The Men and Dwarves have a discussion about trouble in the south. There is worry that large numbers of people may be coming up the North Road, seeking refuge from something. The local Hobbits, however, are more interested in hearing news from the Shire, and press Sam and Pippin for information about the "Shire Underhills".

Frodo, meanwhile, notices a man watching him closely from the corner of the room. The man seems well-traveled, and is smoking a pipe, his face shadowed by a heavy hood. Frodo asks Butterbur who the man is. Butterbur explains that he is one of the Rangers who occasionally shows up at the inn. He doesn't know the man's name, but his nickname in Bree is "Strider" on account of his long legs and frequent travels. Butterbur appears to think it strange that Frodo asked about Strider, but is called away before he can complete his thought.

Strider motions to Frodo to come speak with him, which Frodo does. Strider introduces himself, and warns Frodo to stop his friends from talking too much. Frodo realizes that Pippin, having entranced the local Hobbits with stories about the Shire, has begun telling the story of Bilbo's farewell party - which ended with him putting on The One Ring and vanishing into thin air. Frodo is suddenly alarmed that Pippin might mention the Ring.

With Strider's prodding to take action, Frodo gets up on a table and begins to talk, fidgeting with the Ring in his pocket as he does, and having to fight a sudden urge to put it on. All attention is turned to Frodo.

"We are all very much gratified by the kindness of your reception, and I venture to hope that my brief visit will help to renew the old ties of friendship between the Shire and Bree."
Frodo Baggins

Frodo's audience begin calling for a song. Off the top of his head, Frodo begins singing a song about an inn, which the locals appreciate so much that they ask to hear it again. Frodo obliges, but gets carried away and begins dancing on the table-top. He slips off the table and falls, and to everyone's amazement he suddenly disappears into thin air.

The other guests eye Sam and Pippin suspiciously, now regarding them as friends of a traveling magician of some sort. A Bree-lander and a traveler from the south, who had been whispering together all evening, make their way out of the room, followed by Harry the gatekeeper.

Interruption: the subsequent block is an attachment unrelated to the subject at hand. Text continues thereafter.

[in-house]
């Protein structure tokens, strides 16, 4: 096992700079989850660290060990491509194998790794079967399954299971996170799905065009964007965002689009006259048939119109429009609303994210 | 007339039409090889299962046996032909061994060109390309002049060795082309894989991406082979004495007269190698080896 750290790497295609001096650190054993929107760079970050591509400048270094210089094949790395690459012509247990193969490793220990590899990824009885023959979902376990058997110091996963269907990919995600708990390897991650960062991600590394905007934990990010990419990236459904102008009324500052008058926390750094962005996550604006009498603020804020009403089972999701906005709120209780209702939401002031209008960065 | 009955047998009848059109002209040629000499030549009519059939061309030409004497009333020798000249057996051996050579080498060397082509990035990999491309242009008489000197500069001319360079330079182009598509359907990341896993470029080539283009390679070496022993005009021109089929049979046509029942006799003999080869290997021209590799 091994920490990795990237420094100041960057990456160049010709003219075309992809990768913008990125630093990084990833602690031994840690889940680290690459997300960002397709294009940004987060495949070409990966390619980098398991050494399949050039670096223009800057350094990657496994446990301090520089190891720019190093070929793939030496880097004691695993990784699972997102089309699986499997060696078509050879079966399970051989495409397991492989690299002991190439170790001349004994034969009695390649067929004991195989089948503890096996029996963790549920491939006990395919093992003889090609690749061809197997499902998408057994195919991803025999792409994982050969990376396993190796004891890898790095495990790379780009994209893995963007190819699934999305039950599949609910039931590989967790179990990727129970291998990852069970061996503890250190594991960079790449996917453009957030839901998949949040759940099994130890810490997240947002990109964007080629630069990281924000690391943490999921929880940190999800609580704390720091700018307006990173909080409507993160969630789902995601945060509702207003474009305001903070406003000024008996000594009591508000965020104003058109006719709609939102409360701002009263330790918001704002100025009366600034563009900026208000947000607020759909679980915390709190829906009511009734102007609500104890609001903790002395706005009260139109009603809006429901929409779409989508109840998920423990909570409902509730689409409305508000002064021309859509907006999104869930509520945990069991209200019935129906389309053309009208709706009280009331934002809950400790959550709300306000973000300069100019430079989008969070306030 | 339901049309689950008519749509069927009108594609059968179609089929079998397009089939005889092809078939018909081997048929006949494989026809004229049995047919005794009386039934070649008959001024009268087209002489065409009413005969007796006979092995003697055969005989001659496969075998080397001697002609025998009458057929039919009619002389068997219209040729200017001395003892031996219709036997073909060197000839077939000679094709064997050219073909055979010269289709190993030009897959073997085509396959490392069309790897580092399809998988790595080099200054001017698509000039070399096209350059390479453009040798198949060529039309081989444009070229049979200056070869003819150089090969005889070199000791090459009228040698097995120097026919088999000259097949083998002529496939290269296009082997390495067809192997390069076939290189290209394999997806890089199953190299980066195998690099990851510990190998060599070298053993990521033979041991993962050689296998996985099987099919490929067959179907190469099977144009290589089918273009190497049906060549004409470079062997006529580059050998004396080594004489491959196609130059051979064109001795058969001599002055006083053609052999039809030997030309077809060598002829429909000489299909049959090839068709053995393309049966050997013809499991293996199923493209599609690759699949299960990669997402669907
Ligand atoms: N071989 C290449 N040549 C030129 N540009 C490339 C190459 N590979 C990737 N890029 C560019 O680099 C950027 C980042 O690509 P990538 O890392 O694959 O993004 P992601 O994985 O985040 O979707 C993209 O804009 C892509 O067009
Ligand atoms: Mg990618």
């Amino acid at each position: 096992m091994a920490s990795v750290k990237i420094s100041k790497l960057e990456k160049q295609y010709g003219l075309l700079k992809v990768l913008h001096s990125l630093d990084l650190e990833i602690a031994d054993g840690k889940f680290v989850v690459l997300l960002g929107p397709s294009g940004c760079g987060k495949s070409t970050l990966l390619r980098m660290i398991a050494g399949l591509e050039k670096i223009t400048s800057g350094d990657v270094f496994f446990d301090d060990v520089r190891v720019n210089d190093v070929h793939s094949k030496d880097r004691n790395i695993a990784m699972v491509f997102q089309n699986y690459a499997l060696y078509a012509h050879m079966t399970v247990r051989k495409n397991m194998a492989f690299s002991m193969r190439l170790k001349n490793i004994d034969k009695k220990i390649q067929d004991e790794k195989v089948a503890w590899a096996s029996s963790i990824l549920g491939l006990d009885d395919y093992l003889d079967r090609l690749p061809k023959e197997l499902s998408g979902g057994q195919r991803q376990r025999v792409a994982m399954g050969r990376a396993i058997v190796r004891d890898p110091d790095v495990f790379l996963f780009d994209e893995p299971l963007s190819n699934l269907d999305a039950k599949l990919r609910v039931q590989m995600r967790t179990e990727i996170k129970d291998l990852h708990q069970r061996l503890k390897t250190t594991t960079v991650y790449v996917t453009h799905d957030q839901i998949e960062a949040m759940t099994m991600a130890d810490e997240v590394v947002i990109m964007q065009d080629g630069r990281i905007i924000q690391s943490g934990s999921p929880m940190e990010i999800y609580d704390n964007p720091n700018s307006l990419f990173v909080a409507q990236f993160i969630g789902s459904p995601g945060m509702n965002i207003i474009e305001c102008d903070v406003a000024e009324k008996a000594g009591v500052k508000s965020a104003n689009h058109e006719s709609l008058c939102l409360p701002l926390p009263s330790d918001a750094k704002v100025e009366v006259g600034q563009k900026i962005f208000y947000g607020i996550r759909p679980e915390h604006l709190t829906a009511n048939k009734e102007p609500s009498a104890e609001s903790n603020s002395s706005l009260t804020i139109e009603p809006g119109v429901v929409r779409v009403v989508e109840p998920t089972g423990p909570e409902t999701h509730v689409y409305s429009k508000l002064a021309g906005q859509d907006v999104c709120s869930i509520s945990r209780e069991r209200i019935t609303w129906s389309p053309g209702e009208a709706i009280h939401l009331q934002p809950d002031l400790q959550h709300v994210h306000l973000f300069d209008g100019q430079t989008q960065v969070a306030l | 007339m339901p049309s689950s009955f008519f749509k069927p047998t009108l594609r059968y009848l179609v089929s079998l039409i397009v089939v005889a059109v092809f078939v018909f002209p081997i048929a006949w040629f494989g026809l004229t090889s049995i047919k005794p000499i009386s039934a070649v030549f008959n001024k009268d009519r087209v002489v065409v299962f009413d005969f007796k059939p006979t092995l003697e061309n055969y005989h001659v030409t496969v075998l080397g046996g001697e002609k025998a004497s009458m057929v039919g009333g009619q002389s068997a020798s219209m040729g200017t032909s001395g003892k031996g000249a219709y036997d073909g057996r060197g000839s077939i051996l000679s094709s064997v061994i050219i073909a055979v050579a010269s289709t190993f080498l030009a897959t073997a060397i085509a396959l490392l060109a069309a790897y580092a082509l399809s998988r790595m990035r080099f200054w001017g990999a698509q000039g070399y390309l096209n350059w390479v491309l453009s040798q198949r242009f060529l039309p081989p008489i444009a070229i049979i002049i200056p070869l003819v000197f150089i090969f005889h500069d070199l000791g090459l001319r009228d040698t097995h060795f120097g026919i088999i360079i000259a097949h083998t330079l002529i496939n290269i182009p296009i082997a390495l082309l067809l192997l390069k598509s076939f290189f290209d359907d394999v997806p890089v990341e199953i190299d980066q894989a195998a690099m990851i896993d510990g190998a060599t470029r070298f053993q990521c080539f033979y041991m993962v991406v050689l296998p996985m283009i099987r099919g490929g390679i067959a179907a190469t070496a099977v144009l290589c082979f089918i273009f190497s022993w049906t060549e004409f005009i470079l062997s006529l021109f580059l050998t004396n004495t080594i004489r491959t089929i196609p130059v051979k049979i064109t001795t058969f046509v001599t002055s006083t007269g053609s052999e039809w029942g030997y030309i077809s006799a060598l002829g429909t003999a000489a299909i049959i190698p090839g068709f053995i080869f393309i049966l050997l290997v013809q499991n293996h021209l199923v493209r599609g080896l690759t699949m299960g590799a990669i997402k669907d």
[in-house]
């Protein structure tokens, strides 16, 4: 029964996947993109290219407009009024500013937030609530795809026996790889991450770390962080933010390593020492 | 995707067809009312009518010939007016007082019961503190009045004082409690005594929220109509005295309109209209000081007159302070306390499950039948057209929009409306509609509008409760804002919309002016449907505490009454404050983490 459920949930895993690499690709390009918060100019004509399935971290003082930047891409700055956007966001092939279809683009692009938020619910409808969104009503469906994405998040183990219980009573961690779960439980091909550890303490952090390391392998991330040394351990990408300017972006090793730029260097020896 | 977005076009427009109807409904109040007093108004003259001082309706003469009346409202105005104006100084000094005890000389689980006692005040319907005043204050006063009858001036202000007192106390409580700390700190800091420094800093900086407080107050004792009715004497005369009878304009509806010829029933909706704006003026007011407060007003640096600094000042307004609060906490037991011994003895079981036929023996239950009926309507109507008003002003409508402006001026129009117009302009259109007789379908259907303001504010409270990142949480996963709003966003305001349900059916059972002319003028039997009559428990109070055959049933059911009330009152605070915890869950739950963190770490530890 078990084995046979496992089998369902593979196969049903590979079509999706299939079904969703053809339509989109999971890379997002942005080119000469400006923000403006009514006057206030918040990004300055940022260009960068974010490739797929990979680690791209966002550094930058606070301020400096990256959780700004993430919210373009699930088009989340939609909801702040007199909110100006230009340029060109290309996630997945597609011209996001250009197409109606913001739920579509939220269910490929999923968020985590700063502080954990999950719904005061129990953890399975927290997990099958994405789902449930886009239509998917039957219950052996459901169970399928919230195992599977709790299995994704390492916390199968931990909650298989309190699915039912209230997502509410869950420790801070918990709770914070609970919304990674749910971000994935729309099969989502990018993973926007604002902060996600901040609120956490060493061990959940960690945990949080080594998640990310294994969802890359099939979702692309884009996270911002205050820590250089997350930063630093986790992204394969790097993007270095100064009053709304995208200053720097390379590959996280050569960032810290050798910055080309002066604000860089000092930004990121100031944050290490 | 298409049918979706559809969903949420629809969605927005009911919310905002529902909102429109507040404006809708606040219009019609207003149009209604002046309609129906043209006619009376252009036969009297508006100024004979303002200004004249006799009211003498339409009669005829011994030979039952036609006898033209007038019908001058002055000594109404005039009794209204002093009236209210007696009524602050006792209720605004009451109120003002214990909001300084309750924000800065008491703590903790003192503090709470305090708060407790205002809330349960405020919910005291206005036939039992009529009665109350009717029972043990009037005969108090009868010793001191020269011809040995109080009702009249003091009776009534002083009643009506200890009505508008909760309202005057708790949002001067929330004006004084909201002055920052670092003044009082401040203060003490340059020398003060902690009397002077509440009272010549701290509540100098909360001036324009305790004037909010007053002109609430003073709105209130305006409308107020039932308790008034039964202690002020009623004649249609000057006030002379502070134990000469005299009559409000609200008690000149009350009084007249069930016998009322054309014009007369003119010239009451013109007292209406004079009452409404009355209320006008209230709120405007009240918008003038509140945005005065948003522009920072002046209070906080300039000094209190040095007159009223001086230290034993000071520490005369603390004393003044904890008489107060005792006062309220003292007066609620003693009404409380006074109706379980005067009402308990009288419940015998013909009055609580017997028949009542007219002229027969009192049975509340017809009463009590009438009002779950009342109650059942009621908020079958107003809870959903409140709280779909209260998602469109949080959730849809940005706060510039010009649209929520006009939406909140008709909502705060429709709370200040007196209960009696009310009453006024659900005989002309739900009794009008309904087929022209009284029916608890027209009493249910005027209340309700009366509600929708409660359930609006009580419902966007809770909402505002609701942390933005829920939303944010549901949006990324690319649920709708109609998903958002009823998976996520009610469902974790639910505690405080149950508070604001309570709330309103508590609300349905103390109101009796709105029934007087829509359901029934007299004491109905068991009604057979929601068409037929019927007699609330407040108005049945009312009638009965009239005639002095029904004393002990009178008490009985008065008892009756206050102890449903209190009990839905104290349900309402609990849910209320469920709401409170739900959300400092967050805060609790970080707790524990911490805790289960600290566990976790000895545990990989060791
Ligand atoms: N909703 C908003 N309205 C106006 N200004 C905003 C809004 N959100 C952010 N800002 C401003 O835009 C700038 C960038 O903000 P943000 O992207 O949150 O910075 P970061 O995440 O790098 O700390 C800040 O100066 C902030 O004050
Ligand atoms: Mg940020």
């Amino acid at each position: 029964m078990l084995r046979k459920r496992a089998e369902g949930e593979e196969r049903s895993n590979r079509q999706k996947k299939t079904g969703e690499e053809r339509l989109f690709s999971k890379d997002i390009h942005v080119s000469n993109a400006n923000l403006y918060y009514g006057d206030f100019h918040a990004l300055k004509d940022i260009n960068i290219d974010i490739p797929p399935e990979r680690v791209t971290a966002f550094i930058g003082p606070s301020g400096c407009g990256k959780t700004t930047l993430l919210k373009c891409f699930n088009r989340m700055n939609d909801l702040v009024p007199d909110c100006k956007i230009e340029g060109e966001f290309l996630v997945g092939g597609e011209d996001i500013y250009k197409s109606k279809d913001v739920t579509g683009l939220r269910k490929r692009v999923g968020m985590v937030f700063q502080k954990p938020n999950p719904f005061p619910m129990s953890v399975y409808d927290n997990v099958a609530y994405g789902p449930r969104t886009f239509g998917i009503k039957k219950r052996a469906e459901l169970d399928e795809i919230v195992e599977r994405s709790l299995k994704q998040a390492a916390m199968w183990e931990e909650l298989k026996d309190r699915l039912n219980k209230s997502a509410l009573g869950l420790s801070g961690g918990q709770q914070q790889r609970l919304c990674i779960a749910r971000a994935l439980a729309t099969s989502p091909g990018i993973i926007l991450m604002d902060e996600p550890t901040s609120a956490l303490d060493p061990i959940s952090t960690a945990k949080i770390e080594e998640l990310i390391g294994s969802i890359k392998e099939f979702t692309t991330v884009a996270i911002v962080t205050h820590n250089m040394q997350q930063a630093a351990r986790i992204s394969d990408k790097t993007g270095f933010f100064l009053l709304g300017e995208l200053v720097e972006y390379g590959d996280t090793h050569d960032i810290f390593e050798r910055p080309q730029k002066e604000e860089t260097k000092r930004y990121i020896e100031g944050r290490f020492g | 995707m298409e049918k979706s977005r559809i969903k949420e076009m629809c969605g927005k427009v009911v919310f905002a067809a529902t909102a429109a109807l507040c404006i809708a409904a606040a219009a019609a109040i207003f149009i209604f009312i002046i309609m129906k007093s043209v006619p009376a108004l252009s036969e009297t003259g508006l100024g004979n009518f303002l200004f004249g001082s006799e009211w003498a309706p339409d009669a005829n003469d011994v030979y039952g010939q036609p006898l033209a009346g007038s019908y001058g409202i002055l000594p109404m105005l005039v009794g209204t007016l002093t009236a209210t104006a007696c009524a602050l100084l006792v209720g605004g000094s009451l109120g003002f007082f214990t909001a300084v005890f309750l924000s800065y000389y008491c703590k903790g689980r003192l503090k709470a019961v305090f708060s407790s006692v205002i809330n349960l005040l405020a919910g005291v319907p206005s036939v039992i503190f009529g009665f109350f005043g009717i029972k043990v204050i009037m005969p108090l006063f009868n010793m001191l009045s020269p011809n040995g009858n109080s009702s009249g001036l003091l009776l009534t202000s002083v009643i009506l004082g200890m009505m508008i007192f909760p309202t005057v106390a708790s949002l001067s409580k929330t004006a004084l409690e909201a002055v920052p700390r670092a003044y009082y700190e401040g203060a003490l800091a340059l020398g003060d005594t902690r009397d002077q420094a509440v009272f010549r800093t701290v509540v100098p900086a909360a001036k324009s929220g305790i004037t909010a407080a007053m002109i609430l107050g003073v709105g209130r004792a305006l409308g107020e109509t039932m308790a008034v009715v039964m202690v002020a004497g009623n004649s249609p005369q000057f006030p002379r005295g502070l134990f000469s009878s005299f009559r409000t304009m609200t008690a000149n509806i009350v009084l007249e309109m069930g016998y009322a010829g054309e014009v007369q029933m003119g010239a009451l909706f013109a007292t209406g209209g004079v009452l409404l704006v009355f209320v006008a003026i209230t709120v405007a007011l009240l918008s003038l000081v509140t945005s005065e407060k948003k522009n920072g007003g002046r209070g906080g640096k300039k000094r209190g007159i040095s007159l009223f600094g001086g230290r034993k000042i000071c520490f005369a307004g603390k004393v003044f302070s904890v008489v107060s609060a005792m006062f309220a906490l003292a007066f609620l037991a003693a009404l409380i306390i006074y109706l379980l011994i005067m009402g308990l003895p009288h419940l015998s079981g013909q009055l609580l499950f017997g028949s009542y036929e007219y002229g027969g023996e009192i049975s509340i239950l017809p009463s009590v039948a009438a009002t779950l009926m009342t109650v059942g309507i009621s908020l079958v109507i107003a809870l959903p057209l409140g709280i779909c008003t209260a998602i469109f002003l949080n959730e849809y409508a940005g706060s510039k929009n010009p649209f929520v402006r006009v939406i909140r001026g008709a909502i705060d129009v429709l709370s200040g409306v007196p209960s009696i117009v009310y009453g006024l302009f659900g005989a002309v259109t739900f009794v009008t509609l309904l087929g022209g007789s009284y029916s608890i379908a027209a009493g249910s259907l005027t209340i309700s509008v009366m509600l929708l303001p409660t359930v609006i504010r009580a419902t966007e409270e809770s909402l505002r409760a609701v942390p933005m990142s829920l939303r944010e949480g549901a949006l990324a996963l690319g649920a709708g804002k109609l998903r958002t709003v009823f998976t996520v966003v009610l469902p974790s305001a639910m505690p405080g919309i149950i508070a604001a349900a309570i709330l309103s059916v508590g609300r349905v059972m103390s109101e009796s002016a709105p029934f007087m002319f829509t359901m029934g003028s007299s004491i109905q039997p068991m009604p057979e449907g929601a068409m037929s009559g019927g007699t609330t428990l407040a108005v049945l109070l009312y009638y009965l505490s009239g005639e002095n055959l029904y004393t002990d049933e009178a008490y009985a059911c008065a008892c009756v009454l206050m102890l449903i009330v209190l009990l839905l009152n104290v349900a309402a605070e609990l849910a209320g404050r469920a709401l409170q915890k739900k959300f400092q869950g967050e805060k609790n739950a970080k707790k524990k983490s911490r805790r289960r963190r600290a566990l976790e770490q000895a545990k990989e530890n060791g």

Frodo, meanwhile, makes his way to Strider's corner and takes off the Ring. We are told he has no idea how it came to be on his finger. Strider chastises him.

"Well? Why did you do that? Worse than anything your friends could have said! You have put your foot in it! Or should I say your finger?"

Frodo tries obfuscating, but Strider appears to know exactly what had happened. He invites Frodo to speak with him later, saying he has something to tell Frodo that is of some importance to him.

Barliman Butterbur arrives, and the guests begin questioning him about Frodo's disappearance. Frodo then steps forward to show that he hasn't vanished, saying that he'd simply crawled away under the tables. The guests don't buy this story, and grumble about the quality of the evening's entertainment. They soon leave one after another, until none are left but the Hobbits, Strider, and Butterbur.

Butterbur asks Frodo to promise not to cause any further trouble, but also reassures Frodo that the event will not affect his business negatively - saying that the mystery will only draw people back to the inn to discuss it. Frodo excuses himself, saying that he wishes to go to bed. Butterbur asks to speak to him in private before they leave in the morning, about something he's just remembered.

Frodo becomes suspicious that everyone here - including Butterbur - is hiding some dark secret.